Undersheriff to Challenge Ed Prieto

Sheriff Ed Prieto was first elected to his post in 1998 and has completed five terms in office.  However, on Tuesday, Tom Lopez, who has served as undersheriff for nearly a decade, filed paperwork to challenge Sheriff Prieto in the June election.

Mr. Lopez in an email to the Vanguard acknowledged his run, but indicated that he was still forming his committee and collecting signatures and had not prepared a statement or a release announcing his run as of yet.

Sheriff Ed Prieto, speaking to the Vanguard, was caught off guard by the decision of his number two man to challenge him and was not prepared to make a statement at press time.

The sheriff was recently in the news earlier this month.  Six years after a former deputy sheriff accused the sheriff of kissing her on the lips and giving her a number of unwanted hugs, the county settled with Sgt. Victoria Zetwick for a nominal amount of $98,000.

“Prieto subjected plaintiff to unwanted hugs and kisses,” her lawsuit stated. “Plaintiff estimates that over the course of 14 years with the Sheriff’s Department, with Prieto as sheriff, he has
hugged her at least 100 times.

“Each time was awkward, unsolicited and unwelcome for the plaintiff.”

Sheriff Prieto through his attorney denied the allegations, calling the hugs “platonic” and “no different than the type of hug one might give or receive with a grandma or friend.”

The suit appeared dead in 2014 when a U.S. District Court judge found that Ms. Zetwick “did not put forth sufficient facts to support her claim.”  However, that was reversed in November 2016 by the Ninth Circuit Court of Appeal.

In an eight-page settlement document it reads, “In order to avoid the substantial expense and inconvenience of further litigation, the parties now now desire to settle all claims asserted in the complaint, as well as all issues that were raised or could have been in the lawsuit.”

Neither the county nor Mr. Prieto admits wrongdoing on the sheriff’s part.

Also in 2014, a Grand Jury report likened Sheriff Prieto’s office to “the wild, wild west,” finding a years-long record of intimidation, harassment and nepotism.

“It is important to me not only that the issues raised by the grand jury be fully analyzed, but also that all of the employees within the Sheriff’s department be provided an opportunity to be heard,” said Yolo County Sheriff-Coroner Ed Prieto back in June 2014. “I fully support this effort and believe it will enhance my personal commitment and the department’s commitment to excellence and the performance of our duties with increased professionalism and integrity.”

However, that report was heavily accused of embellishment, and failure to substantiate the most serious charges. It was criticized as well by the Board of Supervisors, with Supervisor Matt Rexroad stating it was unclear from the report whether a number of the statements made by the Grand Jury had been factually proven or whether these were simply allegations.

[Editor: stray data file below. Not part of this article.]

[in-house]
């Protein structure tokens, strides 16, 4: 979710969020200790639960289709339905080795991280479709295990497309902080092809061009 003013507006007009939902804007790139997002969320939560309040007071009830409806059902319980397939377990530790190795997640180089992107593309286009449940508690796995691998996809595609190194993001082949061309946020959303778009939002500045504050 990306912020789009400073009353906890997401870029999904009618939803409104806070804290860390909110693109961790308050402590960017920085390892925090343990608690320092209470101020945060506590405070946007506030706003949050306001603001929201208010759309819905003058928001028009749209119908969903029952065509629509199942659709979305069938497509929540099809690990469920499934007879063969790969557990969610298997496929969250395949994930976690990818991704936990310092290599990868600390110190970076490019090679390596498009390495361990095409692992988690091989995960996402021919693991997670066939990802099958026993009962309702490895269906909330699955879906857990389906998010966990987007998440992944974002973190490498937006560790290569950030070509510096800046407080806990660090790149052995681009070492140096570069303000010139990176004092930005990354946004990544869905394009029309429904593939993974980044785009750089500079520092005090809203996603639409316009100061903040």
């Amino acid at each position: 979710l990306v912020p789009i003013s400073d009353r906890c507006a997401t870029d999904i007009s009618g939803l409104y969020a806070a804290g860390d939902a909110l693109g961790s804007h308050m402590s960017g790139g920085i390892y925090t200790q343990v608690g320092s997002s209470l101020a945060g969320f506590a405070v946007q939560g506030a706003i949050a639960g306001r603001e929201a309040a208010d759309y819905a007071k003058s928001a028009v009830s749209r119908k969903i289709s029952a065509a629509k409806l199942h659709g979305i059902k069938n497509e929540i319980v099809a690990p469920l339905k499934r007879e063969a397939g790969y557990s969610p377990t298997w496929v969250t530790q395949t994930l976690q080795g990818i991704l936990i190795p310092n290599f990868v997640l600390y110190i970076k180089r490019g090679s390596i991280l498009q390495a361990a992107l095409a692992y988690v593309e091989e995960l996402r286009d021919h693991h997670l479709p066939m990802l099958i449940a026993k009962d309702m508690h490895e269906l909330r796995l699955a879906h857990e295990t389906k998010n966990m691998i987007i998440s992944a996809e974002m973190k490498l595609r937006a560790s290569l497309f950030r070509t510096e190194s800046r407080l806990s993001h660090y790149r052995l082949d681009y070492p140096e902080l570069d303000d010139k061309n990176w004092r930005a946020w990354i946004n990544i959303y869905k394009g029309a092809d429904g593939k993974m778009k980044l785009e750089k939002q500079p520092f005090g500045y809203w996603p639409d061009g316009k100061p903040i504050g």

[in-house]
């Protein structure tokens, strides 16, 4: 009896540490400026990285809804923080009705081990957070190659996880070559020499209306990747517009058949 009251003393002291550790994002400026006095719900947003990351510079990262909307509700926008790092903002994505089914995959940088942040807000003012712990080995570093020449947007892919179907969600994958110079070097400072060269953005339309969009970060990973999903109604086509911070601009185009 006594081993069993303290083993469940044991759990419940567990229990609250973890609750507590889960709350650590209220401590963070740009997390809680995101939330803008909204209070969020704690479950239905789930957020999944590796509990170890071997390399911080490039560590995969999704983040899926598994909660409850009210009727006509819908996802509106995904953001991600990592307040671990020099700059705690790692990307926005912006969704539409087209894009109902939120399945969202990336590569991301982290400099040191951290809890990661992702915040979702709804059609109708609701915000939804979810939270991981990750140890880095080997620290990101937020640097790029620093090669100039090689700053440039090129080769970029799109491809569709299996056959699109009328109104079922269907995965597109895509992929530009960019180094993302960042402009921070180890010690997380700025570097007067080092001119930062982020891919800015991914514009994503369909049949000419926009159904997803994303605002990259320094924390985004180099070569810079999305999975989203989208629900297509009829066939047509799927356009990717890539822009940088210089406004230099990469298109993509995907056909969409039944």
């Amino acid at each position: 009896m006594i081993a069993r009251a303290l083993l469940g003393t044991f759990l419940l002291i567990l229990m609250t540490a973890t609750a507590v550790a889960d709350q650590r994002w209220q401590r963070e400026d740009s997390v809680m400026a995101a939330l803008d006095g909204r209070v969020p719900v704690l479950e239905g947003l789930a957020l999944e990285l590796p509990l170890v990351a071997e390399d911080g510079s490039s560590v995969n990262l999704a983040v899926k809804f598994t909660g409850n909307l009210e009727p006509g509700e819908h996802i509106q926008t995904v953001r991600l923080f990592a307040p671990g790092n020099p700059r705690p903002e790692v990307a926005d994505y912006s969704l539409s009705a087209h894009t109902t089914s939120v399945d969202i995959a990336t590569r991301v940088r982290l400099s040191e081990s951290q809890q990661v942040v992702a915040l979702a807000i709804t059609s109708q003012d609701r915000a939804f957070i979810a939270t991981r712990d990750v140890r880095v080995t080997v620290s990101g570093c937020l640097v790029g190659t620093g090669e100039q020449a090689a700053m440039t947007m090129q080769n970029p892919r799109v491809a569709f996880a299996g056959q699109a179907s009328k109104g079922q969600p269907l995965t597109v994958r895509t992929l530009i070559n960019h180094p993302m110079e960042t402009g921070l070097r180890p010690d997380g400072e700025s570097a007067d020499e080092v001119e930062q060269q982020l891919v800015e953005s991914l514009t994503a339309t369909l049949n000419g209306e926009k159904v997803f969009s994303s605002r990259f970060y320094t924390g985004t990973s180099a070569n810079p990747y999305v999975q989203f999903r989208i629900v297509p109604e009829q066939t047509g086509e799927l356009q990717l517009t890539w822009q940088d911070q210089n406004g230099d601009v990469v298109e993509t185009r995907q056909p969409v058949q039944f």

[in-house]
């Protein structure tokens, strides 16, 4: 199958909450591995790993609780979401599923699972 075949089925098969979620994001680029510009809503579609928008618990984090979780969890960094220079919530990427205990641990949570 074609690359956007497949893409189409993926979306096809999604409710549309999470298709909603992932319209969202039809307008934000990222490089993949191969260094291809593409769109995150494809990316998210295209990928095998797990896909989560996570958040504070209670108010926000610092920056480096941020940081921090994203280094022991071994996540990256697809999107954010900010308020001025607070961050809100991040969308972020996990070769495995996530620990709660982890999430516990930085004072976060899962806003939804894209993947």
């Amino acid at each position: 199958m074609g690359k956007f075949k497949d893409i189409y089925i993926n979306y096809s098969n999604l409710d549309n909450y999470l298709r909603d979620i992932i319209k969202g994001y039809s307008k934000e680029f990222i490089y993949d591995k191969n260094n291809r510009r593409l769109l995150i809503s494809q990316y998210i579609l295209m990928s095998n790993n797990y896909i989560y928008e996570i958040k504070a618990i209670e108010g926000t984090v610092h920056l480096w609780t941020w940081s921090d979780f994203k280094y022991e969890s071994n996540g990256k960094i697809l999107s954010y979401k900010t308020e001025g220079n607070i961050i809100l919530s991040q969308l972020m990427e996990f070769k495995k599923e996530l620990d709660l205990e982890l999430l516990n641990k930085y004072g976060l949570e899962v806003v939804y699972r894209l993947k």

“This thing is written so poorly that I can’t tell whether …” he started. “There’s certainly enough in here for my mind that gives us every reason to go in and look at this operation very carefully.”

Sheriff Prieto is seen as having a strong record on immigration issues, including a refusal to work with ICE.

“We view immigrant communities as people we are sworn to serve and protect, and our patrol deputies do not participate in immigration enforcement,” Sheriff Ed Prieto wrote in a public statement in early 2017.

In a strong message delivered in March 2017, he told a crowd in Woodland that “stuff coming out of Washington DC is frightening,” and that a lot of it he doesn’t support.

“I don’t work for ICE,” Prieto continued. “I don’t work for the federal government. I work for the voters of Yolo County.

“I’m strong on civil rights. I believe in the Fourth Amendment (to the Constitution). I believe in the Constitution,” he said. “There’s a lot of threats coming from Washington DC. Whether they will be carried out I don’t know. But you can rest assured that for the undocumented in Yolo County, they will not be treated any differently than they were in the past.”

The Vanguard will have more on this emerging issue as more information becomes available.

—David M. Greenwald reporting

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About The Author

David Greenwald is the founder, editor, and executive director of the Davis Vanguard. He founded the Vanguard in 2006. David Greenwald moved to Davis in 1996 to attend Graduate School at UC Davis in Political Science. He lives in South Davis with his wife Cecilia Escamilla Greenwald and three children.

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1 Comment

  1. Howard P

    I work for the voters of Yolo County.

    Slightly disturbing that Yolo County Sheriff [and DA] are elected positions… I say slightly, because I’m torn between trusting (not) County Supervisors for filling those ostensibly professional positions, and having folk trying for/occupying those positions wetting their finger, figuring out which way “the wind is blowing”, and basing their campaigns and future actions on how many votes they can muster…

    Have no “answer”… will leave that to others to opine on…

    Consider… should the voters of Davis decide who is CM? Department heads?

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